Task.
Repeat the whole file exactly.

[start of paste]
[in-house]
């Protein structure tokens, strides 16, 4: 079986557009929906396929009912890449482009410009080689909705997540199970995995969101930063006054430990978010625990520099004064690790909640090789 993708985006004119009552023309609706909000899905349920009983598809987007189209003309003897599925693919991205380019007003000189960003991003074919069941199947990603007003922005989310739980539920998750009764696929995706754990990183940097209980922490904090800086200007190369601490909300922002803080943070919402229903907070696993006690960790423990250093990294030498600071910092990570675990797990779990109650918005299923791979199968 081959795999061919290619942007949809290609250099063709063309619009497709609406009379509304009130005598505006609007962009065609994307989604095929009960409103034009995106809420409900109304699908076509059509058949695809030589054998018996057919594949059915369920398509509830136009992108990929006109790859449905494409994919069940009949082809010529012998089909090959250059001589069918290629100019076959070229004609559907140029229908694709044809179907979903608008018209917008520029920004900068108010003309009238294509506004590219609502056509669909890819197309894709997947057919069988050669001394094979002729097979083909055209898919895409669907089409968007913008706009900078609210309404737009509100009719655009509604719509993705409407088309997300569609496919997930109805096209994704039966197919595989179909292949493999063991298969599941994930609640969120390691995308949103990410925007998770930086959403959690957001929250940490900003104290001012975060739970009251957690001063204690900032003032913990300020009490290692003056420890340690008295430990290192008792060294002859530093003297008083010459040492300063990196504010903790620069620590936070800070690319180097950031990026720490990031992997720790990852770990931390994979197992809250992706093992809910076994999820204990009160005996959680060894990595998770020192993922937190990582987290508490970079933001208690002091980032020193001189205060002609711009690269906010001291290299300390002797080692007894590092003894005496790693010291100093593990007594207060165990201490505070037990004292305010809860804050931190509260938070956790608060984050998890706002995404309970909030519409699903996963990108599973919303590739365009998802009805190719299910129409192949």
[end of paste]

[in-house]
């Protein structure tokens, strides 16, 4: 079986557009929906396929009912890449482009410009080689909705997540199970995995969101930063006054430990978010625990520099004064690790909640090789 993708985006004119009552023309609706909000899905349920009983598809987007189209003309003897599925693919991205380019007003000189960003991003074919069941199947990603007003922005989310739980539920998750009764696929995706754990990183940097209980922490904090800086200007190369601490909300922002803080943070919402229903907070696993006690960790423990250093990294030498600071910092990570675990797990779990109650918005299923791979199968 081959795999061919290619942007949809290609250099063709063309619009497709609406009379509304009130005598505006609007962009065609994307989604095929009960409103034009995106809420409900109304699908076509059509058949695809030589054998018996057919594949059915369920398509509830136009992108990929006109790859449905494409994919069940009949082809010529012998089909090959250059001589069918290629100019076959070229004609559907140029229908694709044809179907979903608008018209917008520029920004900068108010003309009238294509506004590219609502056509669909890819197309894709997947057919069988050669001394094979002729097979083909055209898919895409669907089409968007913008706009900078609210309404737009509100009719655009509604719509993705409407088309997300569609496919997930109805096209994704039966197919595989179909292949493999063991298969599941994930609640969120390691995308949103990410925007998770930086959403959690957001929250940490900003104290001012975060739970009251957690001063204690900032003032913990300020009490290692003056420890340690008295430990290192008792060294002859530093003297008083010459040492300063990196504010903790620069620590936070800070690319180097950031990026720490990031992997720790990852770990931390994979197992809250992706093992809910076994999820204990009160005996959680060894990595998770020192993922937190990582987290508490970079933001208690002091980032020193001189205060002609711009690269906010001291290299300390002797080692007894590092003894005496790693010291100093593990007594207060165990201490505070037990004292305010809860804050931190509260938070956790608060984050998890706002995404309970909030519409699903996963990108599973919303590739365009998802009805190719299910129409192949």